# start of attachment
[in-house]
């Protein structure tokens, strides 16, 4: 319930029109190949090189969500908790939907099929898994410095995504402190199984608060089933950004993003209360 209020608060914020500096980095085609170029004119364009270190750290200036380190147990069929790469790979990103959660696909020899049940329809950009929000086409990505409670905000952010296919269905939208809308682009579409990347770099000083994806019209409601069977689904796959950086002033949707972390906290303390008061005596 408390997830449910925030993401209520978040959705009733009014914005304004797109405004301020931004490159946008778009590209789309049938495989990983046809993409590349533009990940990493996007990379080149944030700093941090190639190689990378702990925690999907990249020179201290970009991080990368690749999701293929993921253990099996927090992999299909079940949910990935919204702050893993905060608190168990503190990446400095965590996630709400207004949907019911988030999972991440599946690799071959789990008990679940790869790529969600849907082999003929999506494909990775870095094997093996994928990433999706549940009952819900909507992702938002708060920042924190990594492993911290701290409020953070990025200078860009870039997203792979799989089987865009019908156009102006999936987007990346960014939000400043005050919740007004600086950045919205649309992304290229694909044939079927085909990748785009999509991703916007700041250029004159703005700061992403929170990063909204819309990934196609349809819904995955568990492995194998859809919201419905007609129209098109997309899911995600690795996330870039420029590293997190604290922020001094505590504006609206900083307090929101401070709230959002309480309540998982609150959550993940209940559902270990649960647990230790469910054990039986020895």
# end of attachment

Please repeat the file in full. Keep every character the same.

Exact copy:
[in-house]
């Protein structure tokens, strides 16, 4: 319930029109190949090189969500908790939907099929898994410095995504402190199984608060089933950004993003209360 209020608060914020500096980095085609170029004119364009270190750290200036380190147990069929790469790979990103959660696909020899049940329809950009929000086409990505409670905000952010296919269905939208809308682009579409990347770099000083994806019209409601069977689904796959950086002033949707972390906290303390008061005596 408390997830449910925030993401209520978040959705009733009014914005304004797109405004301020931004490159946008778009590209789309049938495989990983046809993409590349533009990940990493996007990379080149944030700093941090190639190689990378702990925690999907990249020179201290970009991080990368690749999701293929993921253990099996927090992999299909079940949910990935919204702050893993905060608190168990503190990446400095965590996630709400207004949907019911988030999972991440599946690799071959789990008990679940790869790529969600849907082999003929999506494909990775870095094997093996994928990433999706549940009952819900909507992702938002708060920042924190990594492993911290701290409020953070990025200078860009870039997203792979799989089987865009019908156009102006999936987007990346960014939000400043005050919740007004600086950045919205649309992304290229694909044939079927085909990748785009999509991703916007700041250029004159703005700061992403929170990063909204819309990934196609349809819904995955568990492995194998859809919201419905007609129209098109997309899911995600690795996330870039420029590293997190604290922020001094505590504006609206900083307090929101401070709230959002309480309540998982609150959550993940209940559902270990649960647990230790469910054990039986020895």